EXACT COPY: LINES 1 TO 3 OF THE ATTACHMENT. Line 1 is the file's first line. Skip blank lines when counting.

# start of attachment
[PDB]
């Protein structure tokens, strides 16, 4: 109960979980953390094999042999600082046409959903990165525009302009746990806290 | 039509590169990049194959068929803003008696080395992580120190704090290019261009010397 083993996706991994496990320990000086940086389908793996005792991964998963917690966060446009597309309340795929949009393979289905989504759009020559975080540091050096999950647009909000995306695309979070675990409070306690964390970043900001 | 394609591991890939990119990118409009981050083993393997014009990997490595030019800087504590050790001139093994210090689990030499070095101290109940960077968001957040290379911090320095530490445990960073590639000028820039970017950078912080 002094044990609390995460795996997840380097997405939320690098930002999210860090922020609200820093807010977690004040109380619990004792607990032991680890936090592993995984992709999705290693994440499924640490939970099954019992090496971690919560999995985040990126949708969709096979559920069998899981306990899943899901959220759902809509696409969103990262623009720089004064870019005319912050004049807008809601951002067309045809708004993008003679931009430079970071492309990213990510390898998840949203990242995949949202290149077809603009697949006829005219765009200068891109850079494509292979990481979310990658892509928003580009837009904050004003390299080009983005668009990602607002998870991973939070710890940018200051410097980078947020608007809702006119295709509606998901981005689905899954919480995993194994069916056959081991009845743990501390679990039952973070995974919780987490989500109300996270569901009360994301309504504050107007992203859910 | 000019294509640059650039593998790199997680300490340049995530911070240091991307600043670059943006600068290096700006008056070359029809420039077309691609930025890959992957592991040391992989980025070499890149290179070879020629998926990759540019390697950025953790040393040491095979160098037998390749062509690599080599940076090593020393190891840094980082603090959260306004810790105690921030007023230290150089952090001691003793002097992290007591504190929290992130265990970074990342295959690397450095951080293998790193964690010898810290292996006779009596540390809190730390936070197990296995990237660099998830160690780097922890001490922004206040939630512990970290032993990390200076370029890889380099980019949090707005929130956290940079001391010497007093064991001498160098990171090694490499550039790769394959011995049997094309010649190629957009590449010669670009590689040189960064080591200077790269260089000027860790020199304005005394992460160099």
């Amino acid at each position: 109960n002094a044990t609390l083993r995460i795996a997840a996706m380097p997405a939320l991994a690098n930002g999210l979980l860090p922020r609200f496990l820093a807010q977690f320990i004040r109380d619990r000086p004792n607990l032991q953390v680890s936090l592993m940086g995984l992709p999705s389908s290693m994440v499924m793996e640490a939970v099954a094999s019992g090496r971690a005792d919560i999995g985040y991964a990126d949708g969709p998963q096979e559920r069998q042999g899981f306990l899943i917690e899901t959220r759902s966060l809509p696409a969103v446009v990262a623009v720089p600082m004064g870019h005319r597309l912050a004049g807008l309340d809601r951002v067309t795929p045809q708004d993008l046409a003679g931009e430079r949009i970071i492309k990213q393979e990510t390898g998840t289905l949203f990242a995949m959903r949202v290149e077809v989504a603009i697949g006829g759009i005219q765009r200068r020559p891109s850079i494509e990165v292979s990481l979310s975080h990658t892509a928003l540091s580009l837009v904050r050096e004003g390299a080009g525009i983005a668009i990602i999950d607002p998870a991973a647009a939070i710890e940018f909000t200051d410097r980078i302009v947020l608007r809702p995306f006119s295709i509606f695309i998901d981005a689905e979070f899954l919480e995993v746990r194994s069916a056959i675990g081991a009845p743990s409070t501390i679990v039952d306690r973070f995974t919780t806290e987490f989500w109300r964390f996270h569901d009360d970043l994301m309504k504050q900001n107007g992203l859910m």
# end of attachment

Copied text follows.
[PDB]
């Protein structure tokens, strides 16, 4: 109960979980953390094999042999600082046409959903990165525009302009746990806290 | 039509590169990049194959068929803003008696080395992580120190704090290019261009010397 083993996706991994496990320990000086940086389908793996005792991964998963917690966060446009597309309340795929949009393979289905989504759009020559975080540091050096999950647009909000995306695309979070675990409070306690964390970043900001 | 394609591991890939990119990118409009981050083993393997014009990997490595030019800087504590050790001139093994210090689990030499070095101290109940960077968001957040290379911090320095530490445990960073590639000028820039970017950078912080 002094044990609390995460795996997840380097997405939320690098930002999210860090922020609200820093807010977690004040109380619990004792607990032991680890936090592993995984992709999705290693994440499924640490939970099954019992090496971690919560999995985040990126949708969709096979559920069998899981306990899943899901959220759902809509696409969103990262623009720089004064870019005319912050004049807008809601951002067309045809708004993008003679931009430079970071492309990213990510390898998840949203990242995949949202290149077809603009697949006829005219765009200068891109850079494509292979990481979310990658892509928003580009837009904050004003390299080009983005668009990602607002998870991973939070710890940018200051410097980078947020608007809702006119295709509606998901981005689905899954919480995993194994069916056959081991009845743990501390679990039952973070995974919780987490989500109300996270569901009360994301309504504050107007992203859910 | 000019294509640059650039593998790199997680300490340049995530911070240091991307600043670059943006600068290096700006008056070359029809420039077309691609930025890959992957592991040391992989980025070499890149290179070879020629998926990759540019390697950025953790040393040491095979160098037998390749062509690599080599940076090593020393190891840094980082603090959260306004810790105690921030007023230290150089952090001691003793002097992290007591504190929290992130265990970074990342295959690397450095951080293998790193964690010898810290292996006779009596540390809190730390936070197990296995990237660099998830160690780097922890001490922004206040939630512990970290032993990390200076370029890889380099980019949090707005929130956290940079001391010497007093064991001498160098990171090694490499550039790769394959011995049997094309010649190629957009590449010669670009590689040189960064080591200077790269260089000027860790020199304005005394992460160099």
């Amino acid at each position: 109960n002094a044990t609390l083993r995460i795996a997840a996706m380097p997405a939320l991994a690098n930002g999210l979980l860090p922020r609200f496990l820093a807010q977690f320990i004040r109380d619990r000086p004792n607990l032991q953390v680890s936090l592993m940086g995984l992709p999705s389908s290693m994440v499924m793996e640490a939970v099954a094999s019992g090496r971690a005792d919560i999995g985040y991964a990126d949708g969709p998963q096979e559920r069998q042999g899981f306990l899943i917690e899901t959220r759902s966060l809509p696409a969103v446009v990262a623009v720089p600082m004064g870019h005319r597309l912050a004049g807008l309340d809601r951002v067309t795929p045809q708004d993008l046409a003679g931009e430079r949009i970071i492309k990213q393979e990510t390898g998840t289905l949203f990242a995949m959903r949202v290149e077809v989504a603009i697949g006829g759009i005219q765009r200068r020559p891109s850079i494509e990165v292979s990481l979310s975080h990658t892509a928003l540091s580009l837009v904050r050096e004003g390299a080009g525009i983005a668009i990602i999950d607002p998870a991973a647009a939070i710890e940018f909000t200051d410097r980078i302009v947020l608007r809702p995306f006119s295709i509606f695309i998901d981005a689905e979070f899954l919480e995993v746990r194994s069916a056959i675990g081991a009845p743990s409070t501390i679990v039952d306690r973070f995974t919780t806290e987490f989500w109300r964390f996270h569901d009360d970043l994301m309504k504050q900001n107007g992203l859910m």